Amazing! If the church ADMITS to doing wrong, (even though they didn't) the IRS will drop the case? This sounds like extortion plain and simple! Problem here is, it's actually legal and the church asked for the IRS to hoard this over them as have many churches. GREED has caused the preachers of filthy lucre (money) to give the IRS the upper hand on this one. This was planned long ago!
It is already written into the fabric of the law of the land that if you're a church you are tax exempt. BUT, if you are such a man that loves money and you want to be able to walk into Walmart, a car dealership, or even pick up groceries at the local shop & save without paying the sales taxes, you can if you get a 501C3 tax ID number. Thing is, that tax ID number is only supposed to be used for legitimate business purchases. Most preachers get this ID number to illegally evade the sales tax when purchasing items. That greed has caused them this problem. Fact is, we should do as Jesus said when the Pharisee's tried to trick Him into publicly speaking against Caesar by using the "tax" card. He said, "...Render therefore unto Caesar the things which be Caesar's, and unto God the things which be God's." (Luke 20:25)
The 501C3 number is a trap! It is designed to allow big government a foothold into the churches. Yes, charitable organizations, and big businesses should have a break, but churches don't need this. The IRS can and will use this against them just as easy as any back alley loan shark snaps bones. Had they read the fine print when signing up for the already guaranteed tax free status, they would have seen what the IRS placed in the code. The article stated, "The federal tax code prohibits tax-exempt organizations, including churches, from intervening in political campaigns and elections" Yes, it's a vague statement, but that's the beauty of it. They can go after anyone they wish with this law. As long as they're greedy enough to sign on the dotted line that is.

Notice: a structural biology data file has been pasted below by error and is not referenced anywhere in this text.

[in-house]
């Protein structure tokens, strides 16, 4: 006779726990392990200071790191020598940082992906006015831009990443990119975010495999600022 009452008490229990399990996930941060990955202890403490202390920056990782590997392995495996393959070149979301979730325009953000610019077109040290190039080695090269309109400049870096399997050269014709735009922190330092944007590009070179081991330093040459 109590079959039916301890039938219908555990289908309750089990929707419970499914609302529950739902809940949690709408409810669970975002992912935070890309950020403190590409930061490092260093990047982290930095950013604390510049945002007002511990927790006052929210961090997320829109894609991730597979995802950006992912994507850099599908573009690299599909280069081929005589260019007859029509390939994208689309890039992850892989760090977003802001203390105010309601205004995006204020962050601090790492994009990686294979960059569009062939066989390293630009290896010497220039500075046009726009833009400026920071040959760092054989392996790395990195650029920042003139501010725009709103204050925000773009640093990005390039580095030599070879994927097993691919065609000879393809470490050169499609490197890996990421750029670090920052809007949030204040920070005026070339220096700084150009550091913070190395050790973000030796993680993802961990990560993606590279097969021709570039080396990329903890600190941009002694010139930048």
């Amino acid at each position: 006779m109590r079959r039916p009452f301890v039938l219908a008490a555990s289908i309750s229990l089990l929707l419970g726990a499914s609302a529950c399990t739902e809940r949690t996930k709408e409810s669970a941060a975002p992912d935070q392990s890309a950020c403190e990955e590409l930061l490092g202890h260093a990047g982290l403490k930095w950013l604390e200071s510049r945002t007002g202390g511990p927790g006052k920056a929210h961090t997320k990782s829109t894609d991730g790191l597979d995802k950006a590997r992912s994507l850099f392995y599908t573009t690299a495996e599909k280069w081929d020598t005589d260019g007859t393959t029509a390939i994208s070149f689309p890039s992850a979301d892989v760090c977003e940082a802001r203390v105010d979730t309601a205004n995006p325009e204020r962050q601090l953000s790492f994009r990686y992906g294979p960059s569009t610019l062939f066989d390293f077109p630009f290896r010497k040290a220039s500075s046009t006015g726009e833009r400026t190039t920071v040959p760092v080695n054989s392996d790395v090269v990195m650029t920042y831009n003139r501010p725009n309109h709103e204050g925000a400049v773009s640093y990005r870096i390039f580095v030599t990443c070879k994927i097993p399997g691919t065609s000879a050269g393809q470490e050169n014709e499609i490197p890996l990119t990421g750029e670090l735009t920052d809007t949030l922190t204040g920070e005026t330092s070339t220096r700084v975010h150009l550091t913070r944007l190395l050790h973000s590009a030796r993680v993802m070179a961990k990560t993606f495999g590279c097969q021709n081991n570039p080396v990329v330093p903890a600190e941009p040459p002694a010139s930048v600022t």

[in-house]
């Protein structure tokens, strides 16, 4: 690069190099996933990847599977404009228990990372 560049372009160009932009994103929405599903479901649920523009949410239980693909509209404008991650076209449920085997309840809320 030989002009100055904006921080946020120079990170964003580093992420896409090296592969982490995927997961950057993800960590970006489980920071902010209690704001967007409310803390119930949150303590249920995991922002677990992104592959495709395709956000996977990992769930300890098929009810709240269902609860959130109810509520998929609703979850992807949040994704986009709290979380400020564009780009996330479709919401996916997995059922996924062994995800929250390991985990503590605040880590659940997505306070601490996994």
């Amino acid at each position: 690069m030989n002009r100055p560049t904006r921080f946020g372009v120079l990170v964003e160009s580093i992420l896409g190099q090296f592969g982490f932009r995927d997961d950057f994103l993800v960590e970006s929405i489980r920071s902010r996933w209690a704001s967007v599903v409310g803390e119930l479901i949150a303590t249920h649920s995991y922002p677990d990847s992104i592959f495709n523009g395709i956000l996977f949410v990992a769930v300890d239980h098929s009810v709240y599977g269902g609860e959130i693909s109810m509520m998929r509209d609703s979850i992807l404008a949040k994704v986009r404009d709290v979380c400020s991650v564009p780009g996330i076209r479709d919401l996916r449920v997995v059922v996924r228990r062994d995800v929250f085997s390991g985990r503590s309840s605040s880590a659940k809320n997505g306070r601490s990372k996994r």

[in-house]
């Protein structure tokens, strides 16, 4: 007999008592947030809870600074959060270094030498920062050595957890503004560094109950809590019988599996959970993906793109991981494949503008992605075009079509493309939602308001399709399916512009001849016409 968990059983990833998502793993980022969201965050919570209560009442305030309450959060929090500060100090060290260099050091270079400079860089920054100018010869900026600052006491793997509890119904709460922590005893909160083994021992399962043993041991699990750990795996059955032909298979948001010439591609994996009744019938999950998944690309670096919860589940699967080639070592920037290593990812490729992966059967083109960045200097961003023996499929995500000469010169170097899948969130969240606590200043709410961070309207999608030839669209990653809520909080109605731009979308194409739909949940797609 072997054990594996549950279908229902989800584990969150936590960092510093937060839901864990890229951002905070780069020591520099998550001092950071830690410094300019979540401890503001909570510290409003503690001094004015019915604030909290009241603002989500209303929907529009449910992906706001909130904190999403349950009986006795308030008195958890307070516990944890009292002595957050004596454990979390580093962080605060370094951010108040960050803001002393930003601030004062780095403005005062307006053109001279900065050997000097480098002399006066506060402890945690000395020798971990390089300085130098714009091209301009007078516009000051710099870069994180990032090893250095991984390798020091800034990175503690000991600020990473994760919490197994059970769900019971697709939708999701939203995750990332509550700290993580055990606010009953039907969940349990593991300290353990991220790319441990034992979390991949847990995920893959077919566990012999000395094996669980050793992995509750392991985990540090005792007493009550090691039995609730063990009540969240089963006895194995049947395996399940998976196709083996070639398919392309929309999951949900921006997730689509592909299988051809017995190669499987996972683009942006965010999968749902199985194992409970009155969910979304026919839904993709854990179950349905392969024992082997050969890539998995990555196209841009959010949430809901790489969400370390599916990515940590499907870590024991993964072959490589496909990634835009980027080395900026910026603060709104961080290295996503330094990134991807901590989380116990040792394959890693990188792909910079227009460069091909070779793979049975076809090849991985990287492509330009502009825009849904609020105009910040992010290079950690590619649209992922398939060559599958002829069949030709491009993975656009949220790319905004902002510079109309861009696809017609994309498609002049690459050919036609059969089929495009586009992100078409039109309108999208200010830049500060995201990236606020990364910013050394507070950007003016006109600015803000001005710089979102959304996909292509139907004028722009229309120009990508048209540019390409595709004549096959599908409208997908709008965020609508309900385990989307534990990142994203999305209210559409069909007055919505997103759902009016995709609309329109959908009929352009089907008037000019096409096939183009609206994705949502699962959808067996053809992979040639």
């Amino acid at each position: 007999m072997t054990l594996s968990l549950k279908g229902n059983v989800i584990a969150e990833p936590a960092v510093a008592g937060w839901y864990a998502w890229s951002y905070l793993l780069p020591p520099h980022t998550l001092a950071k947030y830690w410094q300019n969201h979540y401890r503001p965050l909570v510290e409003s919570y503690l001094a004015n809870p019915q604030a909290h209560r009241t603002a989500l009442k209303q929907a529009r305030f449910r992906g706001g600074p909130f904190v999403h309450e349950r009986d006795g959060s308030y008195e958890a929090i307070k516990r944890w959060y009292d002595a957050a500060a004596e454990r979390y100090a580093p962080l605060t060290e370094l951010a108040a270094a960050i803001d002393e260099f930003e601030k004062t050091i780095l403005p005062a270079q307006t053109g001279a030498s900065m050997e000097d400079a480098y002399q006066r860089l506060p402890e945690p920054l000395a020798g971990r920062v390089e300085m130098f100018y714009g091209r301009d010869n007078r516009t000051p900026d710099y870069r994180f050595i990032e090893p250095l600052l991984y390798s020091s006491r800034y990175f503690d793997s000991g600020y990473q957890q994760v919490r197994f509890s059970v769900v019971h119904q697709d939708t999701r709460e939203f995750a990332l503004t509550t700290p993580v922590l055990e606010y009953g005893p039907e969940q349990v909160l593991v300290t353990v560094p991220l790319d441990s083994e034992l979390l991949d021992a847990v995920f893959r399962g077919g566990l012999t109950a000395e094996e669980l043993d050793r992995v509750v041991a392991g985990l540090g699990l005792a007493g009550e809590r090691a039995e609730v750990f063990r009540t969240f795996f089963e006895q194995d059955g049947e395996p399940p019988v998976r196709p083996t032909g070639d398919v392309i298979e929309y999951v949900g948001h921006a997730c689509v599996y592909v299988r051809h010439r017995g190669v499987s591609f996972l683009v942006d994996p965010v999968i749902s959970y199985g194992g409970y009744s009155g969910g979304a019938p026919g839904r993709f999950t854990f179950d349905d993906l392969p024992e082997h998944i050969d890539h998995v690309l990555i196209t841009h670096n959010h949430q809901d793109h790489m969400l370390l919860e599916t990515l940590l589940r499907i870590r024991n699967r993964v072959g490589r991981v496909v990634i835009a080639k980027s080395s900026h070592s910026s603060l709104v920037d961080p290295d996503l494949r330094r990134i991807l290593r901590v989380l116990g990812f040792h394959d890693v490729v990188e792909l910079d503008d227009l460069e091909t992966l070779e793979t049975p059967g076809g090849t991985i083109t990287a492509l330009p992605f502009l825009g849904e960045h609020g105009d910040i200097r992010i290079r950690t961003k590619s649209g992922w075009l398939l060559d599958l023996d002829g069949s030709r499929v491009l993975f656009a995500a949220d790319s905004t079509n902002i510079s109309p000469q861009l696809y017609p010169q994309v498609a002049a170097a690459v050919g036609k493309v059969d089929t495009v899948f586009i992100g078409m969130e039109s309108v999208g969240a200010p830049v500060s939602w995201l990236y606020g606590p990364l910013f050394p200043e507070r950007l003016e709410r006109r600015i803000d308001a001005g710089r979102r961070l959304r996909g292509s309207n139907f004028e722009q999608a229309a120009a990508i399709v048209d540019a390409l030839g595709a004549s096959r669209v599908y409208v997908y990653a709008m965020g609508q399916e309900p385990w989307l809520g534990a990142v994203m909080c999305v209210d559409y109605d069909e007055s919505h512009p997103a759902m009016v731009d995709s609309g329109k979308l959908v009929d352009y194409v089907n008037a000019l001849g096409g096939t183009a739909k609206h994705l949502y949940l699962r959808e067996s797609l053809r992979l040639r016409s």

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April 06, 2005
IRS to target religious nonprofit "ministries"
Last year Christian Headlines reported that the IRS had launched an investigation into 2000 nonprofit organizations. This week Internal Revenue Commissioner Mark W. Everson addressed the Senate Finance Committe about about his organization's findings. He also presented the committee with a 14-page letter presenting an overview of the investigation.
A corporation sole is an entity authorized under certain state laws to allow religious leaders to hold property and conduct business for the benefit of a religious entity. The leader may incorporate under state law in his capacity as a religious official. A corporation sole may own property and enter into contracts as a natural person, but only for the purposes of the religious entity. Title in property that vests in the officeholder as a corporation sole passes to the successors in office, and not to the officeholder's heirs. The purpose of a corporation sole is to ensure continuity of ownership of property dedicated to the use of a religious organization.
The corporation sole form of organization serves a valid function for legitimate religious entities. However, some promoters are urging use of corporation sole statutes for tax evasion. Individuals incorporate under the pretext of being a "bishop" of a religious organization or society. The idea being promoted is that the arrangement entitles the individual to exemption from Federal income taxes as a nonprofit, religious organization described in section 501(c)(3). The position is utterly without merit."
Stayed tuned. This week Christian Headlines will have more news to report on several televangelists and excessive compensation practices.